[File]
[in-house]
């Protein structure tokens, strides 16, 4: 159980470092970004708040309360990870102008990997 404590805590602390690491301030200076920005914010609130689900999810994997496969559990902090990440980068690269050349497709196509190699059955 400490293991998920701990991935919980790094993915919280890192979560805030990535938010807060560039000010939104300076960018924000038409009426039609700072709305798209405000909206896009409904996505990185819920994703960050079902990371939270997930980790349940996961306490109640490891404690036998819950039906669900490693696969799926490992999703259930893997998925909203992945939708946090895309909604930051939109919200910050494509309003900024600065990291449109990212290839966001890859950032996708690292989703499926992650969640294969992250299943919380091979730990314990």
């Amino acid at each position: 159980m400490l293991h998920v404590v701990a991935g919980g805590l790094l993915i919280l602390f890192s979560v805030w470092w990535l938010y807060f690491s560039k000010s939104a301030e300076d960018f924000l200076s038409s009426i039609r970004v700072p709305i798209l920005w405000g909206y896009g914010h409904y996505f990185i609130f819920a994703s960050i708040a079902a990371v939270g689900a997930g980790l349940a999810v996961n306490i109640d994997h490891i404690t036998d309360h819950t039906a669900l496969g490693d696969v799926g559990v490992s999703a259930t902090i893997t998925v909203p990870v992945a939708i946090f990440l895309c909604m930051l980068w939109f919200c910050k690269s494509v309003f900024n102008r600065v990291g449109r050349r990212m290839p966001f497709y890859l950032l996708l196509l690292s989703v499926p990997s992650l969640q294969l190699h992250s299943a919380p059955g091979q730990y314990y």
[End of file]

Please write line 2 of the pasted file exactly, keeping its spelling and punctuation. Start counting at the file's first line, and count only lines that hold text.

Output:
């Protein structure tokens, strides 16, 4: 159980470092970004708040309360990870102008990997 404590805590602390690491301030200076920005914010609130689900999810994997496969559990902090990440980068690269050349497709196509190699059955 400490293991998920701990991935919980790094993915919280890192979560805030990535938010807060560039000010939104300076960018924000038409009426039609700072709305798209405000909206896009409904996505990185819920994703960050079902990371939270997930980790349940996961306490109640490891404690036998819950039906669900490693696969799926490992999703259930893997998925909203992945939708946090895309909604930051939109919200910050494509309003900024600065990291449109990212290839966001890859950032996708690292989703499926992650969640294969992250299943919380091979730990314990």